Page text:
Don’t listen to those who seek to normalize Donald Trump and downplay the setbacks to come.
Don’t worry, they say, marriage is settled law. Yes, but Roe v. Wade is more established than Obergefell yet it’s at the top of the GOP target list.
Don’t worry, they say, the country’s come a long way on gay rights and it’s too late to turn back the clock. That may — or may not — be true for privileged gays like Peter Thiel, but make no mistake that the trans community, among others, will suffer under President Trump.
Don’t worry, they say, the marquee issues of the LGBT movement are finished — marriage, “Don’t Ask, Don’t Tell” repeal, a federal hate crimes law. Yes, but what about the less visible issues like LGBT youth homelessness, HIV infection rates, violence targeting trans people of color, not to mention all the myriad ways in which a hostile Trump administration could undo executive orders, guidance to federal agencies, and other such changes. Make no mistake that the negative repercussions of this election on LGBT progress are already underway. A Justice Department led by racist Sen. Jeff Sessions won’t continue the Obama administration’s guidance on trans students’ use of bathroom facilities. An Interior Department led by Rep. Ryan Zinke isn’t going to designate any more LGBT sites as historically significant, even though the National Park Service last year unveiled a Theme Study recommending more than 100 such sites.
And the climate for LGBT federal workers has already changed; a chill has descended across the government, sending many back into the closet. For a recent story, the Blade reached out to more than a dozen LGBT federal workers for their thoughts on the incoming Trump administration. We even offered them anonymity. No one would speak — even off the record or on background.
I remember walking into OPM shortly after President Obama took office where I was meeting with several gay and lesbian employees. The atmosphere was cheerful. It was as if a cloud had lifted. After eight hostile years under George W. Bush in which gay whistleblowers were targeted for retaliation and LGBT federal workers mostly remained closeted, Obama’s victory was liberating.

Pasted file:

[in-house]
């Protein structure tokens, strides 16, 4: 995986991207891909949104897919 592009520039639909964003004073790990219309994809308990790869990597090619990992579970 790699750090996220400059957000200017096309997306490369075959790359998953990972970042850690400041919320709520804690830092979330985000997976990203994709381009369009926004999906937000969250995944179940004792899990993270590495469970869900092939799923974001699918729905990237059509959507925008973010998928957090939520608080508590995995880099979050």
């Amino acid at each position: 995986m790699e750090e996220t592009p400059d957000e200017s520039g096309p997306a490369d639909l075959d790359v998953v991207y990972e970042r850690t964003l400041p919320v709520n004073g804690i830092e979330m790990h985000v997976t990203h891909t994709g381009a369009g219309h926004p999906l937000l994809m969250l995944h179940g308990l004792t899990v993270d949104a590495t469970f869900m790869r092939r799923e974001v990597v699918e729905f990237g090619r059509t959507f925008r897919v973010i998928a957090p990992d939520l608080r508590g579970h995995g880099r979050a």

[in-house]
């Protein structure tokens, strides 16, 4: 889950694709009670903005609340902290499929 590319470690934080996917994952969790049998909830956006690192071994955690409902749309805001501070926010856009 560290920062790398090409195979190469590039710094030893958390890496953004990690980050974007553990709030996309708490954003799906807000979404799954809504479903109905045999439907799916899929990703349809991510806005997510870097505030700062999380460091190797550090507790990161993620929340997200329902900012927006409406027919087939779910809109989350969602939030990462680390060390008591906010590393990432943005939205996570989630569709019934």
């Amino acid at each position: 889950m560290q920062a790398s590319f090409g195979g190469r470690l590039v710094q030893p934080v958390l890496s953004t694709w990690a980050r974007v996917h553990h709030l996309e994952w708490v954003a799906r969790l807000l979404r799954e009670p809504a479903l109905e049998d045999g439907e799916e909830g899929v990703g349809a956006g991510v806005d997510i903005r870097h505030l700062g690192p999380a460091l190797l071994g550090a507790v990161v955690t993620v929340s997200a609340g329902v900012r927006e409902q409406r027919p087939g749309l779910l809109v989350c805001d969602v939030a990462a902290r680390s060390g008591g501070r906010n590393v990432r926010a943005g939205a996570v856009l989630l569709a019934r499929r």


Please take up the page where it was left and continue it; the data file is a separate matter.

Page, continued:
Over the course of Obama’s eight years, I had the privilege of a front-row seat to the change he fostered: the signing of “Don’t Ask, Don’t Tell” repeal; White House Pride receptions; and numerous invitations to speak to various federal agencies about LGBT rights and the Blade’s work, including to the SBA, the Census Bureau and, most memorably, to the Pentagon’s Defense Media Activity staff at Fort Meade. I couldn’t have imagined when I began working at the Blade in 2002 that soon I’d be an invited speaker at a U.S. military installation celebrating Pride month. But those days are over and, sadly, many federal workers will be afraid to openly celebrate Pride. Already, some have told the Blade they won’t attend this weekend’s Women’s March for fear of being spotted by their new bosses.
This is not a joke. It really will be as bad as you fear. This is a time to again embrace protest and civil disobedience as thousands will do this weekend. A president who would attack civil rights legend Rep. John Lewis during MLK Weekend respects no one and will eventually come for the gays, too. That’s why it’s more important than ever to come out, stay out and stand up. After years of complaints that our Pride celebrations are nothing more than shallow corporate-sponsored street parties, we have an opportunity to reinvent the annual rituals into something more meaningful, bold and powerful. Capital Pride organizers should seize this opportunity to embrace a provocative new vision for the 2017 event. With the U.S. Capitol as Capital Pride’s backdrop, we have a unique responsibility to send an unwavering message to the country that we will not sit idly by as LGBT rights are undermined and reversed.
Kudos to the handful of journalists, including Ben Smith at Buzzfeed, who are challenging Trump and his cronies. Kudos to Rep. Lewis and the other Democrats boycotting the inauguration (as Hillary Clinton should have done). Kudos to the women who will march this weekend. We must all in our own way say no to normalizing Trump.
Kevin Naff is editor of the Washington Blade. Reach him at email@example.com.